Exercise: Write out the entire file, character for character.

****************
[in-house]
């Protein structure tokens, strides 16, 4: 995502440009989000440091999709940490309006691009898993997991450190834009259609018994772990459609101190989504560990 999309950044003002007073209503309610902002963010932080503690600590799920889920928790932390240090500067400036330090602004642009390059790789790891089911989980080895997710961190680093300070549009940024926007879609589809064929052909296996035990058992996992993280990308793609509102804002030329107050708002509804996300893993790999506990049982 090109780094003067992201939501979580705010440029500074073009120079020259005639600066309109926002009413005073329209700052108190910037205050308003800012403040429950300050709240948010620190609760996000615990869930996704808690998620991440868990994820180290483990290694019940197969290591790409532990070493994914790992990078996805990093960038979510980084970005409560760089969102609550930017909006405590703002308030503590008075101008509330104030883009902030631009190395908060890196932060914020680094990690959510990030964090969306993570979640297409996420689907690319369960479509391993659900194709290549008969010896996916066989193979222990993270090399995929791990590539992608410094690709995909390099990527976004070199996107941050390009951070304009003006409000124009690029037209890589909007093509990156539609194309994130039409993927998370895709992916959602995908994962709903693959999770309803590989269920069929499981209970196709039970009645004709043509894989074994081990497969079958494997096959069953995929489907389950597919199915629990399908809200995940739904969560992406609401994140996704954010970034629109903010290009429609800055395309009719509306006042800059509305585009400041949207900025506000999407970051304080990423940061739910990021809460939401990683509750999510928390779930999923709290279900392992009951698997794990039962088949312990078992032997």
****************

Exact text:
[in-house]
């Protein structure tokens, strides 16, 4: 995502440009989000440091999709940490309006691009898993997991450190834009259609018994772990459609101190989504560990 999309950044003002007073209503309610902002963010932080503690600590799920889920928790932390240090500067400036330090602004642009390059790789790891089911989980080895997710961190680093300070549009940024926007879609589809064929052909296996035990058992996992993280990308793609509102804002030329107050708002509804996300893993790999506990049982 090109780094003067992201939501979580705010440029500074073009120079020259005639600066309109926002009413005073329209700052108190910037205050308003800012403040429950300050709240948010620190609760996000615990869930996704808690998620991440868990994820180290483990290694019940197969290591790409532990070493994914790992990078996805990093960038979510980084970005409560760089969102609550930017909006405590703002308030503590008075101008509330104030883009902030631009190395908060890196932060914020680094990690959510990030964090969306993570979640297409996420689907690319369960479509391993659900194709290549008969010896996916066989193979222990993270090399995929791990590539992608410094690709995909390099990527976004070199996107941050390009951070304009003006409000124009690029037209890589909007093509990156539609194309994130039409993927998370895709992916959602995908994962709903693959999770309803590989269920069929499981209970196709039970009645004709043509894989074994081990497969079958494997096959069953995929489907389950597919199915629990399908809200995940739904969560992406609401994140996704954010970034629109903010290009429609800055395309009719509306006042800059509305585009400041949207900025506000999407970051304080990423940061739910990021809460939401990683509750999510928390779930999923709290279900392992009951698997794990039962088949312990078992032997």